Tonight’s MC, Judy Hsu from local ABC Channel 7 begins the heart of the Rally…by telling us the weather forecast for the morning. Ugh. To paraphrase everyone’s favorite scoundrel, “never tell me the temperature.”

Hsu skipped the local Emmys to be at the Rally. That’s pretty cool. Remember, every $35 donation to Bridge Communities provides a night of shelter for a family. 

6:35pm

Gracious, holy, and loving God, give us eyes to see, ears to hear, and hearts open to the movement of your Spirit through all we encounter tonight, amen. 

We enter the Rally to School of Rock Glen Ellyn absolutely (ahem) killing it with a Rage Against the Machine cover. They followed that with another terrific ’90’s tune, No Doubt’s “Just a Girl.”

And, of course, we got our tshirts. Everybody loves free tshirts. 

  

There’s still no Other

This week at Wednesday Night Live (my church’s weekly gathering for youth) we watched a video. Of course, in and of itself, that’s hardly newsworthy. We often use some kind of media to get a conversation going. But I don’t know that we’ve ever been able to use an award-winning short film before. Once I became aware of the film (thanks, Fred Clark!) I knew we had to show it to our students.

This piece of art is so good it was named “Best Short Film About/For Youth” at a film festival. It is so good it warrants reaching a larger audience. So I hope you’ll take five minutes – yes, it’s just five minutes long – and see what it provokes in you. However, an important TRIGGER WARNING: the film is a disturbing portrayal of bullying. It’s heartbreaking. But then that’s the point.

It seems to me that this film reminds us that there are many forces in our culture trying to separate us; trying to pit us against each other; trying to create an “Other” who can be shunned, beaten, sacrificed. To me this film is a reminder of both the power and the danger present in our desire to name some people as “Them” whom “We” rally against.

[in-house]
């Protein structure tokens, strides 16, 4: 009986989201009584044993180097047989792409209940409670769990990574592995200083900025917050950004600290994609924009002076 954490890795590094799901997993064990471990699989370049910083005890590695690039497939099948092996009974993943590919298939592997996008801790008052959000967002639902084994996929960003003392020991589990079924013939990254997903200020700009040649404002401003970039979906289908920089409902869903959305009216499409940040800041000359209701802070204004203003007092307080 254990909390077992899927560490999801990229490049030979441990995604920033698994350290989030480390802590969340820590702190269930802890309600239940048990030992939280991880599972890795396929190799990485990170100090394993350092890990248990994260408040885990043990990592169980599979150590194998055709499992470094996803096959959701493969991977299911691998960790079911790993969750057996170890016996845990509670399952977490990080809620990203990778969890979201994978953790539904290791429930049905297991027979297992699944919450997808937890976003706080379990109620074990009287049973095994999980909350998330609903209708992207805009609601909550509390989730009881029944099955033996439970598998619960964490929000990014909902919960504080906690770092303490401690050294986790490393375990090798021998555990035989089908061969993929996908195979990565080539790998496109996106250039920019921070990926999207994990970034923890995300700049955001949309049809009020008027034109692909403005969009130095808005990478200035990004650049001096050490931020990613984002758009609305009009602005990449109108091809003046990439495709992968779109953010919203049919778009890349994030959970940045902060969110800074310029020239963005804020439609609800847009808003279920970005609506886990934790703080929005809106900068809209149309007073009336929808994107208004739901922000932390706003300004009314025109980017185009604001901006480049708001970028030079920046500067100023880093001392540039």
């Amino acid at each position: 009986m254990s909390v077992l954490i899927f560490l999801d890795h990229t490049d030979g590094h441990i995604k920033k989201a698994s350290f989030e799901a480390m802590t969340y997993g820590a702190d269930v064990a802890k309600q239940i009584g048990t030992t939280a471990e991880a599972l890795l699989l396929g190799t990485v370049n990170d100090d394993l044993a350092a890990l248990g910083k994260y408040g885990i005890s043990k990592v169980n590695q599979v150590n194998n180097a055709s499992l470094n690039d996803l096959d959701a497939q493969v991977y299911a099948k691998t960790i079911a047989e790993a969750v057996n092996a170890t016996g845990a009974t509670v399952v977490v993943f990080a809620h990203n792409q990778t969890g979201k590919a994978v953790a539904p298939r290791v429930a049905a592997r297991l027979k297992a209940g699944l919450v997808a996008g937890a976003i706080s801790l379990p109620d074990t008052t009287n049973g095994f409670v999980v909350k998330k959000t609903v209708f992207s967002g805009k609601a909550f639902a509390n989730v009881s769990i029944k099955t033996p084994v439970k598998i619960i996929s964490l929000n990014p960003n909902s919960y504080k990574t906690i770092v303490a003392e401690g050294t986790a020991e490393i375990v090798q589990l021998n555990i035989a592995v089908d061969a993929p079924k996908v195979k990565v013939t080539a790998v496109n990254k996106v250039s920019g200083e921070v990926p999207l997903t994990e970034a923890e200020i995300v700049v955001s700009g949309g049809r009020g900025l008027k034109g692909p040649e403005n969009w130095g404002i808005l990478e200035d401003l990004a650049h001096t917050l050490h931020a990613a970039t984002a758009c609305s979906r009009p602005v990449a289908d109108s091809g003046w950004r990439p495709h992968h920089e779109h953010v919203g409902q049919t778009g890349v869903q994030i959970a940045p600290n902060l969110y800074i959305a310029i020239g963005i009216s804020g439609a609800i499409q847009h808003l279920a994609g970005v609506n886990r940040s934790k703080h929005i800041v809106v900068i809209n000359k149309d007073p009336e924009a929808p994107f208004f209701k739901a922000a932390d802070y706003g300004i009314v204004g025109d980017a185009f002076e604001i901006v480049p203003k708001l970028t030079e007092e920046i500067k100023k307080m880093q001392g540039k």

This bleak short film reminds me of Dr. King’s brilliant words on solidarity from his Letter from Birmingham Jail: “We are caught in an inescapable network of mutuality, tied in a single garment of destiny. Whatever affects one directly, affects all indirectly.” I am convinced that in order for the church to be the church we must stand with those whom society would push out, marginalize, demean, demonize, scapegoat.

But the tragic, ugly truth is that far too often the church leads the charge to label some as Other and thus outside of God’s grace. As if it is up to us to decide. As if it is even possible to be outside of God’s grace. Yet often we can’t seem to keep ourselves from making such proclamations – and using scripture to justify those proclamations. Which is another reason my colleague, Deacon Beth Galbreath’s current series of posts is so important. She does an excellent job of breaking down the oft-called clobber verses used to Other the GLBTQ community. Be sure to read her posts too.

Jesus said (according to the gospel accounts) the life of faith is loving God and loving our neighbors as ourselves. The parable of the Good Samaritan demonstrates just how crazy radical Jesus is: everybody is our neighbor. Even those we think of as enemy. And even those who think we are the enemy. We’re all neighbors. What affects one, affects all. There is no Them; there is only Us.